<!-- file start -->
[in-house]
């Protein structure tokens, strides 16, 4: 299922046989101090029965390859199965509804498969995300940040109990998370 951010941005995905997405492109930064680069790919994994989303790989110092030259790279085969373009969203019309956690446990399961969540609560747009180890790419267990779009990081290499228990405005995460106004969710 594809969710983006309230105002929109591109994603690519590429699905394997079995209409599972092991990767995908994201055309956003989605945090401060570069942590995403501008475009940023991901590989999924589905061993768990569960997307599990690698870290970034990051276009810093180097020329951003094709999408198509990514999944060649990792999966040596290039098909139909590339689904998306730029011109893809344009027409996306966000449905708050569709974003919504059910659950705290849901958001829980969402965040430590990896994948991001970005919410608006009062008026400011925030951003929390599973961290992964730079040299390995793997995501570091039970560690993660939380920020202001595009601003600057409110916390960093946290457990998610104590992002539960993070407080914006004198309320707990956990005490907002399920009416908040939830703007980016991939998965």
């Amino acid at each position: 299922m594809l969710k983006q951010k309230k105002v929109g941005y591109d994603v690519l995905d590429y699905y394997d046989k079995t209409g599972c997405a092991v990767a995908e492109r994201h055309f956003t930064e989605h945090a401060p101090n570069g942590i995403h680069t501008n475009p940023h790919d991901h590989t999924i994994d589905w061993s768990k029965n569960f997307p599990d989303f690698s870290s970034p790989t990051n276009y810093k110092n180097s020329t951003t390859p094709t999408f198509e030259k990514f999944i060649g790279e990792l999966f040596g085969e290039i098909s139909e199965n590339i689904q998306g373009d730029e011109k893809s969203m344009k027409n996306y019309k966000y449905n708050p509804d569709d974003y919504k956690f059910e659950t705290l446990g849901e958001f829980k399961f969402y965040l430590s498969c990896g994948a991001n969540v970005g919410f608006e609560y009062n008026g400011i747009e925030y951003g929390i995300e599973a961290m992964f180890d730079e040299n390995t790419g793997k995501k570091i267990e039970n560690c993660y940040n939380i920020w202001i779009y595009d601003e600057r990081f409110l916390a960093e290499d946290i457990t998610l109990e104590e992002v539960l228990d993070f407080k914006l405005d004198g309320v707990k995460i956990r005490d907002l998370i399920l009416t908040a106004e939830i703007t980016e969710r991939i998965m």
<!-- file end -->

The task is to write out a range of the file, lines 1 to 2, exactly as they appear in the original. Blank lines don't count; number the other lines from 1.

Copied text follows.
[in-house]
């Protein structure tokens, strides 16, 4: 299922046989101090029965390859199965509804498969995300940040109990998370 951010941005995905997405492109930064680069790919994994989303790989110092030259790279085969373009969203019309956690446990399961969540609560747009180890790419267990779009990081290499228990405005995460106004969710 594809969710983006309230105002929109591109994603690519590429699905394997079995209409599972092991990767995908994201055309956003989605945090401060570069942590995403501008475009940023991901590989999924589905061993768990569960997307599990690698870290970034990051276009810093180097020329951003094709999408198509990514999944060649990792999966040596290039098909139909590339689904998306730029011109893809344009027409996306966000449905708050569709974003919504059910659950705290849901958001829980969402965040430590990896994948991001970005919410608006009062008026400011925030951003929390599973961290992964730079040299390995793997995501570091039970560690993660939380920020202001595009601003600057409110916390960093946290457990998610104590992002539960993070407080914006004198309320707990956990005490907002399920009416908040939830703007980016991939998965």